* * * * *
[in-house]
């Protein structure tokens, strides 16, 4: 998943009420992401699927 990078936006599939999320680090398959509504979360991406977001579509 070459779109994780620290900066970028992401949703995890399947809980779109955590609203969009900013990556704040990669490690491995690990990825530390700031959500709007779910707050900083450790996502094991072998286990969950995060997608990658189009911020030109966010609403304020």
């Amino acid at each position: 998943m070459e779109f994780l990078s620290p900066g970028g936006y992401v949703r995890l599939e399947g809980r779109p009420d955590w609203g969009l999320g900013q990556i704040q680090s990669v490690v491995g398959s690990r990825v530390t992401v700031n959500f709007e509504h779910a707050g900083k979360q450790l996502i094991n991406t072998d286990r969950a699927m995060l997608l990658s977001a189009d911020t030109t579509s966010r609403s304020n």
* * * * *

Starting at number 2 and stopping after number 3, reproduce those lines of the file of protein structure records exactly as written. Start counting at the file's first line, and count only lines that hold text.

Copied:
């Protein structure tokens, strides 16, 4: 998943009420992401699927 990078936006599939999320680090398959509504979360991406977001579509 070459779109994780620290900066970028992401949703995890399947809980779109955590609203969009900013990556704040990669490690491995690990990825530390700031959500709007779910707050900083450790996502094991072998286990969950995060997608990658189009911020030109966010609403304020």
């Amino acid at each position: 998943m070459e779109f994780l990078s620290p900066g970028g936006y992401v949703r995890l599939e399947g809980r779109p009420d955590w609203g969009l999320g900013q990556i704040q680090s990669v490690v491995g398959s690990r990825v530390t992401v700031n959500f709007e509504h779910a707050g900083k979360q450790l996502i094991n991406t072998d286990r969950a699927m995060l997608l990658s977001a189009d911020t030109t579509s966010r609403s304020n």